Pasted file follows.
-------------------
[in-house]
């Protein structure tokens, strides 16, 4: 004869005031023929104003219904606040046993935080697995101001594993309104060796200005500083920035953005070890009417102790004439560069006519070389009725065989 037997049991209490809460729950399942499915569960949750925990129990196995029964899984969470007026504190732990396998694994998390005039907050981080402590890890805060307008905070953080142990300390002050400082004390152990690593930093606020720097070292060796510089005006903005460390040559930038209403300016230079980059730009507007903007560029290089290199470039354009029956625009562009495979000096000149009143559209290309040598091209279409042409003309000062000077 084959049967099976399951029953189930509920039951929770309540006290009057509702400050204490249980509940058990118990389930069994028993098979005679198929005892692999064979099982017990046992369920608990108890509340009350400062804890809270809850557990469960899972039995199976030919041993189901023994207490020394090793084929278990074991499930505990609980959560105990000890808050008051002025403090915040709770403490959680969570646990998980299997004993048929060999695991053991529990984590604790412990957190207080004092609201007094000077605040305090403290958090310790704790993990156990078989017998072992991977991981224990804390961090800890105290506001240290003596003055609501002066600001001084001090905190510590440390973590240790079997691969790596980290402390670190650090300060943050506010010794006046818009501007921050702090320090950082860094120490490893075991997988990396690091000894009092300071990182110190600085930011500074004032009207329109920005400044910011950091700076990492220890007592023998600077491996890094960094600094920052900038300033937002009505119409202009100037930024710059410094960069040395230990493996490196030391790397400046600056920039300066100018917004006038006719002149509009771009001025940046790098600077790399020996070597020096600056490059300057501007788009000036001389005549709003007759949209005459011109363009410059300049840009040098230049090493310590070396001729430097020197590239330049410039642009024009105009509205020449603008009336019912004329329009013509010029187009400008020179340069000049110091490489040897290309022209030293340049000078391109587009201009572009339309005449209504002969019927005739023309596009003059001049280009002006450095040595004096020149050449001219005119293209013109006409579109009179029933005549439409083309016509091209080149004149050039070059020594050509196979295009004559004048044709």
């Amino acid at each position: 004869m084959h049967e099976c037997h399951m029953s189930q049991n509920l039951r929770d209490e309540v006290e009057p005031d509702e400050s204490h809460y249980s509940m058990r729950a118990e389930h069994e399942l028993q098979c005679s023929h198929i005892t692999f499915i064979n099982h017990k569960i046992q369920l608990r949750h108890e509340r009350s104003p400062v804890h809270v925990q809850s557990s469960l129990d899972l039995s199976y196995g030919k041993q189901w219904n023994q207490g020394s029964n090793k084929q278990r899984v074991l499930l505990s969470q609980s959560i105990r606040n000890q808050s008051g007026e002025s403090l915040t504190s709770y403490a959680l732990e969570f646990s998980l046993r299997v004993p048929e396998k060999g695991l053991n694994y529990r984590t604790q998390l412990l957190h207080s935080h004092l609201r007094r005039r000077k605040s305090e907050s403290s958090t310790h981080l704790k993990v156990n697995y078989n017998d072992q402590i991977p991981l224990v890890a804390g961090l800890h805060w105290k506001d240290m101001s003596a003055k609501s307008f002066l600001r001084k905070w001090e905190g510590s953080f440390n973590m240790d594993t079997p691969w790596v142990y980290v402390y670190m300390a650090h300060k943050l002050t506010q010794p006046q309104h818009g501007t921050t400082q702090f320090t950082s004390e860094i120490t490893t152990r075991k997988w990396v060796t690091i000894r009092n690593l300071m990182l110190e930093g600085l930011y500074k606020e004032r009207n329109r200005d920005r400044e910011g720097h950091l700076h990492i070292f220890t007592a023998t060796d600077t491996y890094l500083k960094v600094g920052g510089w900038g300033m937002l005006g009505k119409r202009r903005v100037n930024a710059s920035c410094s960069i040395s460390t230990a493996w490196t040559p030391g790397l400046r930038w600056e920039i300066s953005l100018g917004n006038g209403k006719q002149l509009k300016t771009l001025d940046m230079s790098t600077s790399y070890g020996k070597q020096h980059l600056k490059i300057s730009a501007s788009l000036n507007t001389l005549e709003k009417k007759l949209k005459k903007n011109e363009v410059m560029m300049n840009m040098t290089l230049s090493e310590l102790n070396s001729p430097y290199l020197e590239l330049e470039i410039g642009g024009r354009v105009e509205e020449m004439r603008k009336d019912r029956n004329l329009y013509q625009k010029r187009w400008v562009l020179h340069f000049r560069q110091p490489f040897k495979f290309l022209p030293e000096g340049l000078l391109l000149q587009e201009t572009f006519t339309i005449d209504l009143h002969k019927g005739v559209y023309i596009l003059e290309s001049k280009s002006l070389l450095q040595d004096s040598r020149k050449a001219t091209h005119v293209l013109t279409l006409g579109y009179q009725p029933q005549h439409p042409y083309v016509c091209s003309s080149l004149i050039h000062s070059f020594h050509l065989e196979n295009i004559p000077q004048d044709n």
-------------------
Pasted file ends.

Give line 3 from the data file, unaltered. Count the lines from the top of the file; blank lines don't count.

């Amino acid at each position: 004869m084959h049967e099976c037997h399951m029953s189930q049991n509920l039951r929770d209490e309540v006290e009057p005031d509702e400050s204490h809460y249980s509940m058990r729950a118990e389930h069994e399942l028993q098979c005679s023929h198929i005892t692999f499915i064979n099982h017990k569960i046992q369920l608990r949750h108890e509340r009350s104003p400062v804890h809270v925990q809850s557990s469960l129990d899972l039995s199976y196995g030919k041993q189901w219904n023994q207490g020394s029964n090793k084929q278990r899984v074991l499930l505990s969470q609980s959560i105990r606040n000890q808050s008051g007026e002025s403090l915040t504190s709770y403490a959680l732990e969570f646990s998980l046993r299997v004993p048929e396998k060999g695991l053991n694994y529990r984590t604790q998390l412990l957190h207080s935080h004092l609201r007094r005039r000077k605040s305090e907050s403290s958090t310790h981080l704790k993990v156990n697995y078989n017998d072992q402590i991977p991981l224990v890890a804390g961090l800890h805060w105290k506001d240290m101001s003596a003055k609501s307008f002066l600001r001084k905070w001090e905190g510590s953080f440390n973590m240790d594993t079997p691969w790596v142990y980290v402390y670190m300390a650090h300060k943050l002050t506010q010794p006046q309104h818009g501007t921050t400082q702090f320090t950082s004390e860094i120490t490893t152990r075991k997988w990396v060796t690091i000894r009092n690593l300071m990182l110190e930093g600085l930011y500074k606020e004032r009207n329109r200005d920005r400044e910011g720097h950091l700076h990492i070292f220890t007592a023998t060796d600077t491996y890094l500083k960094v600094g920052g510089w900038g300033m937002l005006g009505k119409r202009r903005v100037n930024a710059s920035c410094s960069i040395s460390t230990a493996w490196t040559p030391g790397l400046r930038w600056e920039i300066s953005l100018g917004n006038g209403k006719q002149l509009k300016t771009l001025d940046m230079s790098t600077s790399y070890g020996k070597q020096h980059l600056k490059i300057s730009a501007s788009l000036n507007t001389l005549e709003k009417k007759l949209k005459k903007n011109e363009v410059m560029m300049n840009m040098t290089l230049s090493e310590l102790n070396s001729p430097y290199l020197e590239l330049e470039i410039g642009g024009r354009v105009e509205e020449m004439r603008k009336d019912r029956n004329l329009y013509q625009k010029r187009w400008v562009l020179h340069f000049r560069q110091p490489f040897k495979f290309l022209p030293e000096g340049l000078l391109l000149q587009e201009t572009f006519t339309i005449d209504l009143h002969k019927g005739v559209y023309i596009l003059e290309s001049k280009s002006l070389l450095q040595d004096s040598r020149k050449a001219t091209h005119v293209l013109t279409l006409g579109y009179q009725p029933q005549h439409p042409y083309v016509c091209s003309s080149l004149i050039h000062s070059f020594h050509l065989e196979n295009i004559p000077q004048d044709n």